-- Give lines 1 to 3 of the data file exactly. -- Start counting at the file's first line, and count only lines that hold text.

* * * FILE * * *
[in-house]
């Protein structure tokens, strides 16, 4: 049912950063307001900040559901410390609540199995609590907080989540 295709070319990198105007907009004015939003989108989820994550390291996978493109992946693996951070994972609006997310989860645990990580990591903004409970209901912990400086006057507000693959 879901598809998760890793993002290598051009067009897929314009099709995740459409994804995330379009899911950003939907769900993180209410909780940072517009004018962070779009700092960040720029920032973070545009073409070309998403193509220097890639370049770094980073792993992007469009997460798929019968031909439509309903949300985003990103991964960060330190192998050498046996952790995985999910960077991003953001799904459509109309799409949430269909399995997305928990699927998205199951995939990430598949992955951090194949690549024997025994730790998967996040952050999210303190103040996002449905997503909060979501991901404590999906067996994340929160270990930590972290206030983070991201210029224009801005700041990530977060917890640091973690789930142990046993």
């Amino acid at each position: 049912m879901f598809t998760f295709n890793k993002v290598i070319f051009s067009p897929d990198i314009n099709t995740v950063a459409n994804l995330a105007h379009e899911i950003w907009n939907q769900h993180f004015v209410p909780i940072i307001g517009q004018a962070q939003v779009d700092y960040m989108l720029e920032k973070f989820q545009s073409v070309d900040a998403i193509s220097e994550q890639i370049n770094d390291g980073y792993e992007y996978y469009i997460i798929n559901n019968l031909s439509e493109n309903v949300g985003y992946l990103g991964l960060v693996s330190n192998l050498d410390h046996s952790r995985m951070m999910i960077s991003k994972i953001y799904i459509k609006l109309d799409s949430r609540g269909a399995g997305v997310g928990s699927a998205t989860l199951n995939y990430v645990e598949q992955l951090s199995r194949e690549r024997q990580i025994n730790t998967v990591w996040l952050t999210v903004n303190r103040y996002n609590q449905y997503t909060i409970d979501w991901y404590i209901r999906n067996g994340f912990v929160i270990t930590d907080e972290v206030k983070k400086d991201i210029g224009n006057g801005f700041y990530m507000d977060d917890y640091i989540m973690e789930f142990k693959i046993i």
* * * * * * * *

[in-house]
């Protein structure tokens, strides 16, 4: 049912950063307001900040559901410390609540199995609590907080989540 295709070319990198105007907009004015939003989108989820994550390291996978493109992946693996951070994972609006997310989860645990990580990591903004409970209901912990400086006057507000693959 879901598809998760890793993002290598051009067009897929314009099709995740459409994804995330379009899911950003939907769900993180209410909780940072517009004018962070779009700092960040720029920032973070545009073409070309998403193509220097890639370049770094980073792993992007469009997460798929019968031909439509309903949300985003990103991964960060330190192998050498046996952790995985999910960077991003953001799904459509109309799409949430269909399995997305928990699927998205199951995939990430598949992955951090194949690549024997025994730790998967996040952050999210303190103040996002449905997503909060979501991901404590999906067996994340929160270990930590972290206030983070991201210029224009801005700041990530977060917890640091973690789930142990046993």
């Amino acid at each position: 049912m879901f598809t998760f295709n890793k993002v290598i070319f051009s067009p897929d990198i314009n099709t995740v950063a459409n994804l995330a105007h379009e899911i950003w907009n939907q769900h993180f004015v209410p909780i940072i307001g517009q004018a962070q939003v779009d700092y960040m989108l720029e920032k973070f989820q545009s073409v070309d900040a998403i193509s220097e994550q890639i370049n770094d390291g980073y792993e992007y996978y469009i997460i798929n559901n019968l031909s439509e493109n309903v949300g985003y992946l990103g991964l960060v693996s330190n192998l050498d410390h046996s952790r995985m951070m999910i960077s991003k994972i953001y799904i459509k609006l109309d799409s949430r609540g269909a399995g997305v997310g928990s699927a998205t989860l199951n995939y990430v645990e598949q992955l951090s199995r194949e690549r024997q990580i025994n730790t998967v990591w996040l952050t999210v903004n303190r103040y996002n609590q449905y997503t909060i409970d979501w991901y404590i209901r999906n067996g994340f912990v929160i270990t930590d907080e972290v206030k983070k400086d991201i210029g224009n006057g801005f700041y990530m507000d977060d917890y640091i989540m973690e789930f142990k693959i046993i």